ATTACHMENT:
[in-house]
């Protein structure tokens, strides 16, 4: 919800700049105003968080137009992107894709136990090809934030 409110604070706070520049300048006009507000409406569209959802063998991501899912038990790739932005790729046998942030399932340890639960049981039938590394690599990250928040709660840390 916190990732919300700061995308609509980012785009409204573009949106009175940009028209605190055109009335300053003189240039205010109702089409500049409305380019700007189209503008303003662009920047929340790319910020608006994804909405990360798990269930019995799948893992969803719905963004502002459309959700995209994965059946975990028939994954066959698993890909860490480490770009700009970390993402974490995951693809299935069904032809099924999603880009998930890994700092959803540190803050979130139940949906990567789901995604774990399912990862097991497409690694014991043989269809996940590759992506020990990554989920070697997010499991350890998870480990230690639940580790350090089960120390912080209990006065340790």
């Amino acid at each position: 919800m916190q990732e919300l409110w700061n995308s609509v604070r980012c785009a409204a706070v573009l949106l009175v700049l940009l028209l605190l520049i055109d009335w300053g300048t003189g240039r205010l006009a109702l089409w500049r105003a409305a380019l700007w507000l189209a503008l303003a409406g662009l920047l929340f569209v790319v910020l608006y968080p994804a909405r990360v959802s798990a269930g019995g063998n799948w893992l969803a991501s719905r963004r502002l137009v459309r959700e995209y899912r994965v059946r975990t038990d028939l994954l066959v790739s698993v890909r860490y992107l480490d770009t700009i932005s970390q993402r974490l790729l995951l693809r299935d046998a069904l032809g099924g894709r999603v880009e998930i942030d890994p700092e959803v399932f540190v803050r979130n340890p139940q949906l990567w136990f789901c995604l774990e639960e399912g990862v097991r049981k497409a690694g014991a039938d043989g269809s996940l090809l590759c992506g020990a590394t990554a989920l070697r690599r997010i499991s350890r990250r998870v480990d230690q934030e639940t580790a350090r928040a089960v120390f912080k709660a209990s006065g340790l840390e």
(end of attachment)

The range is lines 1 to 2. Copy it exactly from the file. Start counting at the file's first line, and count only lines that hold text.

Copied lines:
[in-house]
């Protein structure tokens, strides 16, 4: 919800700049105003968080137009992107894709136990090809934030 409110604070706070520049300048006009507000409406569209959802063998991501899912038990790739932005790729046998942030399932340890639960049981039938590394690599990250928040709660840390 916190990732919300700061995308609509980012785009409204573009949106009175940009028209605190055109009335300053003189240039205010109702089409500049409305380019700007189209503008303003662009920047929340790319910020608006994804909405990360798990269930019995799948893992969803719905963004502002459309959700995209994965059946975990028939994954066959698993890909860490480490770009700009970390993402974490995951693809299935069904032809099924999603880009998930890994700092959803540190803050979130139940949906990567789901995604774990399912990862097991497409690694014991043989269809996940590759992506020990990554989920070697997010499991350890998870480990230690639940580790350090089960120390912080209990006065340790």